Supernatural season 11, episode 18, “Hell’s Angel,” featured the return of all the big players yet ended on a hollow note.
Well, let’s start with the positive from that episode: Rowena lives! In a shocking turn of events, Supernatural brought a dead female character back. Rowena begins the episode helping Amara in an effort to gain revenge on Lucifer for killing her, though midway through the episode she switches sides to help Crowley and the Winchesters, who are also targeting Lucifer — if for different reasons.
Crowley has obtained a new God-powered artifact to use since using the Hand of God failed. He calls the Winchesters and wants to make a deal — exorcise Lucifer from Castiel’s vessel in exchange for the Horn of Joshua, which can be used against Amara.
Dean wants to get Lucifer out of Cas, but Sam understands Castiel’s perspective a bit better, having taken Lucifer in himself and jumped into Hell with him to save the world. What Sam wanted in season 5 was for his choice to make the sacrifice respected, and Dean finally agreed, though it broke his heart to do so. Understanding that Cas chose to let Lucifer in, Sam advocates respecting Castiel’s choice.
And really, what will be the point of the Casifer arc if Lucifer is removed from Castiel without the possession mattering? It feels, yet again, like the writers aren’t sure what to do with Castiel’s character but refuse to kill him off so he remains on the periphery, not quite fitting into the narrative.
Still, the episode ends with Dean saying they’re going to bring Castiel back. There was definitely something off about that final brother scene.
Meanwhile, Casifer breaks into Heaven and tries to convince the angels to accept him as their leader. He’ll take out Amara and become their new God. When Amara sends some kind of shockwave into Heaven in protest of the failed smiting, Casifer’s offer starts looking more attractive to the angels.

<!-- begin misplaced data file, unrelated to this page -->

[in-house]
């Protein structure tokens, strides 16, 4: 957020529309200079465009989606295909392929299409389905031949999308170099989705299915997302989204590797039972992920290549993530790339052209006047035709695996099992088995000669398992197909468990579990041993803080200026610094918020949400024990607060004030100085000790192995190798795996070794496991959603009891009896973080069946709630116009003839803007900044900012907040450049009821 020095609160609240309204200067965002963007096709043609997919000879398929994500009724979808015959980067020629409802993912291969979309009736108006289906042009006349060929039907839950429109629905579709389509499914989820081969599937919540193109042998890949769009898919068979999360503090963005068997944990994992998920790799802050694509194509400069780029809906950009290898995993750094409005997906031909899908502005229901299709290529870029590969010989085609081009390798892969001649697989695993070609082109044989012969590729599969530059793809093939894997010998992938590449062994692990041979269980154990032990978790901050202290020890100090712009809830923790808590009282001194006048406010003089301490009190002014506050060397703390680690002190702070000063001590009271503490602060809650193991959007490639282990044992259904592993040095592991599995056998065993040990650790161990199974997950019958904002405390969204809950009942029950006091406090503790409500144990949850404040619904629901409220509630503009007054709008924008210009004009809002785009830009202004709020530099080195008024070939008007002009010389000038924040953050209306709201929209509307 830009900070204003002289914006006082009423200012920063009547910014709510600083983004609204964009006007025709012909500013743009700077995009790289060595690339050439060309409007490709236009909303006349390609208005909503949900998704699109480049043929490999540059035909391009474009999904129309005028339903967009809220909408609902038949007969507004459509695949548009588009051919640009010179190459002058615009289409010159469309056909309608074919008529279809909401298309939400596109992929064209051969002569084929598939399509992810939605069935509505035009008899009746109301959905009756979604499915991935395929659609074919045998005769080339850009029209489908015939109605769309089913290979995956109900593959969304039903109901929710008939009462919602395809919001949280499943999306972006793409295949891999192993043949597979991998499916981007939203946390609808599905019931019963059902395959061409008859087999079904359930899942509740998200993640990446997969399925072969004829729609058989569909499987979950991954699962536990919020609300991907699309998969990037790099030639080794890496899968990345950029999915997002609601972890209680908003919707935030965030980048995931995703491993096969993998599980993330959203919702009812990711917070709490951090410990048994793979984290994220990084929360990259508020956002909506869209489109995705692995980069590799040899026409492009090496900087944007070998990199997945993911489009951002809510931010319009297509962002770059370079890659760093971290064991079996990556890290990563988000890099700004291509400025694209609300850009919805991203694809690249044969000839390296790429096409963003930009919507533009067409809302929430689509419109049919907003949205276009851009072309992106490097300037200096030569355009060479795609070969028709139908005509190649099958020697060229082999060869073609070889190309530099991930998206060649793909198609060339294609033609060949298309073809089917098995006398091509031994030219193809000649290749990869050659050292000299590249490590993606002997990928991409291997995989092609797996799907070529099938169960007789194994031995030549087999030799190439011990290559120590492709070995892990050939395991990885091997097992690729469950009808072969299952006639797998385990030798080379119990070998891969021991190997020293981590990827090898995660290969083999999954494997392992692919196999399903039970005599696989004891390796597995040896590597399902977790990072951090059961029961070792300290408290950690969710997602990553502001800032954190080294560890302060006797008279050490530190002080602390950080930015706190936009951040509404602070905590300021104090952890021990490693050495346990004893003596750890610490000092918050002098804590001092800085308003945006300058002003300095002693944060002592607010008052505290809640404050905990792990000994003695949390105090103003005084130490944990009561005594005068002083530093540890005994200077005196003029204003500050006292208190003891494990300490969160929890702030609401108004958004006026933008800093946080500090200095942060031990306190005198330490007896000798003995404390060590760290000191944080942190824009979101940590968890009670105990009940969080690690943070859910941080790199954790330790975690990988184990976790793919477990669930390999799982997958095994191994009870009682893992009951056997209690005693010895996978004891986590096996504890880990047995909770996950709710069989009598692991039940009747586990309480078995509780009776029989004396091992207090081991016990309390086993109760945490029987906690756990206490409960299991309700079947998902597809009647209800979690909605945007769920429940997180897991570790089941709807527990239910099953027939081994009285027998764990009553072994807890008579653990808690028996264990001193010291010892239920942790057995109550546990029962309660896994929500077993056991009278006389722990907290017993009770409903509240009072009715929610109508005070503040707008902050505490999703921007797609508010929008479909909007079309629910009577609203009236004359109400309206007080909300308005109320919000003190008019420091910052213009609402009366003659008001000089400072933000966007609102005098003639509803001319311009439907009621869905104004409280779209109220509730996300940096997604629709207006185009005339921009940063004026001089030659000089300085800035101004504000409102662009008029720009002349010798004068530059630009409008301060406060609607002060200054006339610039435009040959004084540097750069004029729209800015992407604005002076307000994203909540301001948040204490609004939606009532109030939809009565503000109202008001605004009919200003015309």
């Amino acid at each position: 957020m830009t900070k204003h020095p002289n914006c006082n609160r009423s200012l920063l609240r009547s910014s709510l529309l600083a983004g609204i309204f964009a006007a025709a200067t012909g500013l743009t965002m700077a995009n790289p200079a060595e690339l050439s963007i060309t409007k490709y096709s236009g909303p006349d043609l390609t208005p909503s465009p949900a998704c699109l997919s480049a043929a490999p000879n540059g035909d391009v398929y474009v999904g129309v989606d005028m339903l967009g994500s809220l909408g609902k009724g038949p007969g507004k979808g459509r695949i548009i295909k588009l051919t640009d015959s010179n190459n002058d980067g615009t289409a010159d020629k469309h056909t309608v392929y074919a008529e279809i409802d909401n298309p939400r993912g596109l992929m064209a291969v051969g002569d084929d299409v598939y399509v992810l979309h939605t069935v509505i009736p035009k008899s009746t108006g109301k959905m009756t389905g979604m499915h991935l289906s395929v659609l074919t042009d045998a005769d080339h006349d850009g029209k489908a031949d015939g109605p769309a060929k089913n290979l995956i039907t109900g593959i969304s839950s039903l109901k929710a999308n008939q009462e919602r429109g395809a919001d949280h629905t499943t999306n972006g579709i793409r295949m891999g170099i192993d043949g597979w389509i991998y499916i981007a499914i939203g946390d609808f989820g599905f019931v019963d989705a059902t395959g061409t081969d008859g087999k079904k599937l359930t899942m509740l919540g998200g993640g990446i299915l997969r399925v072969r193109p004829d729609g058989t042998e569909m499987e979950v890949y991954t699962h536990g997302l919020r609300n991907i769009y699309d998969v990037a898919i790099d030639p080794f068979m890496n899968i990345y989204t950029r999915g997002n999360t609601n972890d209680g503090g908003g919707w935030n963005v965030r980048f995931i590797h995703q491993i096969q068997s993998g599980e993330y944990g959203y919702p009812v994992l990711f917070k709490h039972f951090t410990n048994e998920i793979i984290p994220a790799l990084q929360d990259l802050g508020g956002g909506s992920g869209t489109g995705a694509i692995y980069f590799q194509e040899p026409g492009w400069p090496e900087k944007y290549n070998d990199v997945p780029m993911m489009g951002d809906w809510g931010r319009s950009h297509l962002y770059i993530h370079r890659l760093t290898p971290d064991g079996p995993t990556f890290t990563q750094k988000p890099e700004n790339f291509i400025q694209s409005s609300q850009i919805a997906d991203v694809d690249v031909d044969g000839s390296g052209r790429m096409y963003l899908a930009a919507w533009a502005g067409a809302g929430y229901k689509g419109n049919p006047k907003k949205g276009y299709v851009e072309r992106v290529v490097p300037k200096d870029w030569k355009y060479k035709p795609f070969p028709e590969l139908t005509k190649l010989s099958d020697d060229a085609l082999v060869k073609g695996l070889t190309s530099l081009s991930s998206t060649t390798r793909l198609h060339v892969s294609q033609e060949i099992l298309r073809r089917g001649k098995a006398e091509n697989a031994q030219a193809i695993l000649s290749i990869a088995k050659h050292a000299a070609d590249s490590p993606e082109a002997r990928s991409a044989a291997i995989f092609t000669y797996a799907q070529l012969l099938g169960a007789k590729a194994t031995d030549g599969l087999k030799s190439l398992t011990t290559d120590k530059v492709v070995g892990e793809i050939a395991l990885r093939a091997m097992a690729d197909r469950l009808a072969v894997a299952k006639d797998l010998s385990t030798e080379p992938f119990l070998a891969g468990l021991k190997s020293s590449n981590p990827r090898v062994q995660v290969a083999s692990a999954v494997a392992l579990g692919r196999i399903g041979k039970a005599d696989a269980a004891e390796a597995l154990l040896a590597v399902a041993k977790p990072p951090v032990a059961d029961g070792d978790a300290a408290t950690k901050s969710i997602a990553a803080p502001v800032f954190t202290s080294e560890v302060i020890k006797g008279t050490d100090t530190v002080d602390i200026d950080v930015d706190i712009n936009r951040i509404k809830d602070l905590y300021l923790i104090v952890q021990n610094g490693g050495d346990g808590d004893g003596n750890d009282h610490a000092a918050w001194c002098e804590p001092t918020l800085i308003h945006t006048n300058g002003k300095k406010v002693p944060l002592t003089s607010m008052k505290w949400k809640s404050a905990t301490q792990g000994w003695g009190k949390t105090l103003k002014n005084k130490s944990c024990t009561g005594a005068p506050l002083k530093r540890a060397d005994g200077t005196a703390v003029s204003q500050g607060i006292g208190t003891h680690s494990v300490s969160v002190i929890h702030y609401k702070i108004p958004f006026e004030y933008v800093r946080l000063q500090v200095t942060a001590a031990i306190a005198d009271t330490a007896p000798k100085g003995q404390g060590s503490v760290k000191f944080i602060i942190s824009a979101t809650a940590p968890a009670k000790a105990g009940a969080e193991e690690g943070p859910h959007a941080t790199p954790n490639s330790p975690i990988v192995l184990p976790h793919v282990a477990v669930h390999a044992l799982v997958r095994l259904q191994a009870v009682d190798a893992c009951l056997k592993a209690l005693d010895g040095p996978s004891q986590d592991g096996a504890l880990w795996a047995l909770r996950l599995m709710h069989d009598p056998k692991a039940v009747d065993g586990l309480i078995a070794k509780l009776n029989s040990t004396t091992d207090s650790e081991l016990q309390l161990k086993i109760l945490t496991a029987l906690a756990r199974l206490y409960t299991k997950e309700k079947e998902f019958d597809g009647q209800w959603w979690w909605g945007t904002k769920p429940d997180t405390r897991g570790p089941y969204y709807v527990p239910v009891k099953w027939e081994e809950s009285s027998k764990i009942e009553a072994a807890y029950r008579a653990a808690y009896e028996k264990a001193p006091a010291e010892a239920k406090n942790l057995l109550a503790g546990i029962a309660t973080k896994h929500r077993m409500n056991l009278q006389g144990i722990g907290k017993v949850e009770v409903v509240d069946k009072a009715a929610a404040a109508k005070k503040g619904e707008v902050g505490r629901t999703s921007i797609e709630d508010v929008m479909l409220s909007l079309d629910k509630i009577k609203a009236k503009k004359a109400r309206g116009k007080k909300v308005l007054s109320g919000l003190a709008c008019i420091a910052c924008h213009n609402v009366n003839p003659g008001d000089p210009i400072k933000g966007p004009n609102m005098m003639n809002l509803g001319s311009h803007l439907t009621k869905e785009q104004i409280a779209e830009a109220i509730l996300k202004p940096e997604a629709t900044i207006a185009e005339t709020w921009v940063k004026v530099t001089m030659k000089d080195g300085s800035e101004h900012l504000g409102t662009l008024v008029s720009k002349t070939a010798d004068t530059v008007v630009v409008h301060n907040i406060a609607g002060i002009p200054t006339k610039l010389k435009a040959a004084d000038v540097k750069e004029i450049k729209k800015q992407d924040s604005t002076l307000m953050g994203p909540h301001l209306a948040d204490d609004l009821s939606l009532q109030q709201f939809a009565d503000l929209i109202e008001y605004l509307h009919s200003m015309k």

Heaven has become pretty irrelevant in terms of story in recent seasons, and the more we lose the strong characters that once populated Heaven (from Zachariah and Uriel to Balthazar, Naomi and Hannah), the less interesting stories taking place there seem. They are also increasingly more removed from the Winchesters, which, again, becomes less interesting since they are our main characters.
While Rowena hides, Crowley, Sam and Dean summon Casifer. Dean briefly manages to reach Castiel, but Lucifer quickly takes control back. Recognizing things aren’t going according to plan, Crowley also jumps into Castiel’s vessel. There, he finds Cas in what looks like the Winchesters’ kitchen, watching television. He’s just waiting for the big deathmatch to go down. Crowley tries to talk him into fighting back, but Lucifer arrives and starts beating the snot out of Crowley. Crowley is able to send an S.O.S. to the Winchesters, so they exorcise him.
This is a pretty interesting sequence, evoking the sequence when Crowley possessed Sam while he was also being possessed by Gadreel and encouraged Sam to kick the angel out. However, this time Crowley finds a defeated Castiel who is passively being possessed. This mindset seems to run counter to the Castiel who surfaced long enough to save Sam from being killed by Lucifer a few episodes ago, but being possessed by the devil must be oppressive.
However, while all this was going on, the warding holding Lucifer fails. Crowley flees, and Lucifer is about to kill the Winchesters when Amara arrives. Lucifer tries to use the Horn on her, but it fails because he’s not God’s chosen. Amara releases Lucifer’s grip on the brothers and then takes Casifer with her to a separate location. She decides Lucifer could be useful to her: he will be bait to lure God out.
So, will we finally be seeing God this season? Rob Benedict is coming back…
Perhaps what feels so off about this episode for me, however, is how little it is about the Winchesters. This episode felt like it could have happened even if the brothers weren’t present, and that’s not how you should feel about your main characters. The standalone episodes this season have been excellent, but the mytharc is definitely lacking.